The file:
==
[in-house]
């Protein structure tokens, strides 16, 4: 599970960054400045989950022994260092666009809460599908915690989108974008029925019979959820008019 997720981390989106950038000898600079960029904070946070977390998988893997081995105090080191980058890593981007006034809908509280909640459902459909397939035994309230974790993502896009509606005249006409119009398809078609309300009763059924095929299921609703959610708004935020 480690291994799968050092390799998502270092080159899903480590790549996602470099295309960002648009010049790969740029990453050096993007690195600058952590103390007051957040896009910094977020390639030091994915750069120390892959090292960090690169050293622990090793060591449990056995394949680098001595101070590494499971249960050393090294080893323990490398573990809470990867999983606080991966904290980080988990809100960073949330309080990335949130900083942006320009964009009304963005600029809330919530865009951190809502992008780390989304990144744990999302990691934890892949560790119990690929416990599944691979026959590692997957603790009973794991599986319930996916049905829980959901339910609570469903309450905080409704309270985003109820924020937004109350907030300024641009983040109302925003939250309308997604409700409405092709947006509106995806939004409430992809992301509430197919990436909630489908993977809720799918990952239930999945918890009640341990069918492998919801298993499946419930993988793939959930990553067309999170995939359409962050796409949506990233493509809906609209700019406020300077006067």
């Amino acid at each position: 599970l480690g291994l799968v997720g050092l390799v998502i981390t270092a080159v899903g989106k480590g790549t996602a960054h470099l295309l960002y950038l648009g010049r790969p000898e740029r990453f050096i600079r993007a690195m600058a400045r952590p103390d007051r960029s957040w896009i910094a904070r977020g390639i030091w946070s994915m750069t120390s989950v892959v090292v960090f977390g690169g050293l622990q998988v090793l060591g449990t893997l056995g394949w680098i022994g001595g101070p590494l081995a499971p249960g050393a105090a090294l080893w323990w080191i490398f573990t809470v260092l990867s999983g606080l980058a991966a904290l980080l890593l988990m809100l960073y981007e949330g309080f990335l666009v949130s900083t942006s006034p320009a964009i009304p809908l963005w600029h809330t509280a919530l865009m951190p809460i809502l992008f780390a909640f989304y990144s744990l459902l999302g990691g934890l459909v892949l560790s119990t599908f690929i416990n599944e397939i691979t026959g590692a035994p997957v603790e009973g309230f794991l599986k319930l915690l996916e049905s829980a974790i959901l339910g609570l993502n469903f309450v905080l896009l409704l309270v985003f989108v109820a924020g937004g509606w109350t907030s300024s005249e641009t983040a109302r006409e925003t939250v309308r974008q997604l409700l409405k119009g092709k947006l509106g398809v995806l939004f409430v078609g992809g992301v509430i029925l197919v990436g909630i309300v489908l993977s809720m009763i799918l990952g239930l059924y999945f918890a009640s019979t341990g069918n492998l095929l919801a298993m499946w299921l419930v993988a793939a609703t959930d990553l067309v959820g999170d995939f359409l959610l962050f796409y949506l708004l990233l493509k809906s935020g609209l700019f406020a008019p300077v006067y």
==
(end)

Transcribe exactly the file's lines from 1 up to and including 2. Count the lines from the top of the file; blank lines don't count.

[in-house]
């Protein structure tokens, strides 16, 4: 599970960054400045989950022994260092666009809460599908915690989108974008029925019979959820008019 997720981390989106950038000898600079960029904070946070977390998988893997081995105090080191980058890593981007006034809908509280909640459902459909397939035994309230974790993502896009509606005249006409119009398809078609309300009763059924095929299921609703959610708004935020 480690291994799968050092390799998502270092080159899903480590790549996602470099295309960002648009010049790969740029990453050096993007690195600058952590103390007051957040896009910094977020390639030091994915750069120390892959090292960090690169050293622990090793060591449990056995394949680098001595101070590494499971249960050393090294080893323990490398573990809470990867999983606080991966904290980080988990809100960073949330309080990335949130900083942006320009964009009304963005600029809330919530865009951190809502992008780390989304990144744990999302990691934890892949560790119990690929416990599944691979026959590692997957603790009973794991599986319930996916049905829980959901339910609570469903309450905080409704309270985003109820924020937004109350907030300024641009983040109302925003939250309308997604409700409405092709947006509106995806939004409430992809992301509430197919990436909630489908993977809720799918990952239930999945918890009640341990069918492998919801298993499946419930993988793939959930990553067309999170995939359409962050796409949506990233493509809906609209700019406020300077006067």